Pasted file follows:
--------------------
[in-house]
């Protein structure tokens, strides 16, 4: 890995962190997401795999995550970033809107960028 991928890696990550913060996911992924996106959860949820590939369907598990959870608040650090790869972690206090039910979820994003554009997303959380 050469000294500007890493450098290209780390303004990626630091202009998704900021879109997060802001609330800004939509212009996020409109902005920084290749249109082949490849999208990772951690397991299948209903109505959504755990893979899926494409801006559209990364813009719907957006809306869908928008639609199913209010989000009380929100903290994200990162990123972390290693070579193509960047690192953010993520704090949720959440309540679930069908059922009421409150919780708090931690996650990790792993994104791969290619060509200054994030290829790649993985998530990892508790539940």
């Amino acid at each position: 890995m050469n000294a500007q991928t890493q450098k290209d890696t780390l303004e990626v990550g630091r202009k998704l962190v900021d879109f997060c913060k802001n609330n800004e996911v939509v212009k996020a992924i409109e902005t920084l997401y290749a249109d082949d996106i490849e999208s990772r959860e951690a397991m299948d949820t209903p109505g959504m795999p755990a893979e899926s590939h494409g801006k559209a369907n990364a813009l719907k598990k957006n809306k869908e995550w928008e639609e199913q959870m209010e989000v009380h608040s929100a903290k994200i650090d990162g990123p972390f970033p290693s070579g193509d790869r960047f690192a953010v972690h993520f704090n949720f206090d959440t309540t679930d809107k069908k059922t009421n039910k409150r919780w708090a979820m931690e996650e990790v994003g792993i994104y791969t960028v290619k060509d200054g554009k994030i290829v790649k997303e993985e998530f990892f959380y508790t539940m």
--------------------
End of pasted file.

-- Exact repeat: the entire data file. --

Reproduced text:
[in-house]
């Protein structure tokens, strides 16, 4: 890995962190997401795999995550970033809107960028 991928890696990550913060996911992924996106959860949820590939369907598990959870608040650090790869972690206090039910979820994003554009997303959380 050469000294500007890493450098290209780390303004990626630091202009998704900021879109997060802001609330800004939509212009996020409109902005920084290749249109082949490849999208990772951690397991299948209903109505959504755990893979899926494409801006559209990364813009719907957006809306869908928008639609199913209010989000009380929100903290994200990162990123972390290693070579193509960047690192953010993520704090949720959440309540679930069908059922009421409150919780708090931690996650990790792993994104791969290619060509200054994030290829790649993985998530990892508790539940």
């Amino acid at each position: 890995m050469n000294a500007q991928t890493q450098k290209d890696t780390l303004e990626v990550g630091r202009k998704l962190v900021d879109f997060c913060k802001n609330n800004e996911v939509v212009k996020a992924i409109e902005t920084l997401y290749a249109d082949d996106i490849e999208s990772r959860e951690a397991m299948d949820t209903p109505g959504m795999p755990a893979e899926s590939h494409g801006k559209a369907n990364a813009l719907k598990k957006n809306k869908e995550w928008e639609e199913q959870m209010e989000v009380h608040s929100a903290k994200i650090d990162g990123p972390f970033p290693s070579g193509d790869r960047f690192a953010v972690h993520f704090n949720f206090d959440t309540t679930d809107k069908k059922t009421n039910k409150r919780w708090a979820m931690e996650e990790v994003g792993i994104y791969t960028v290619k060509d200054g554009k994030i290829v790649k997303e993985e998530f990892f959380y508790t539940m």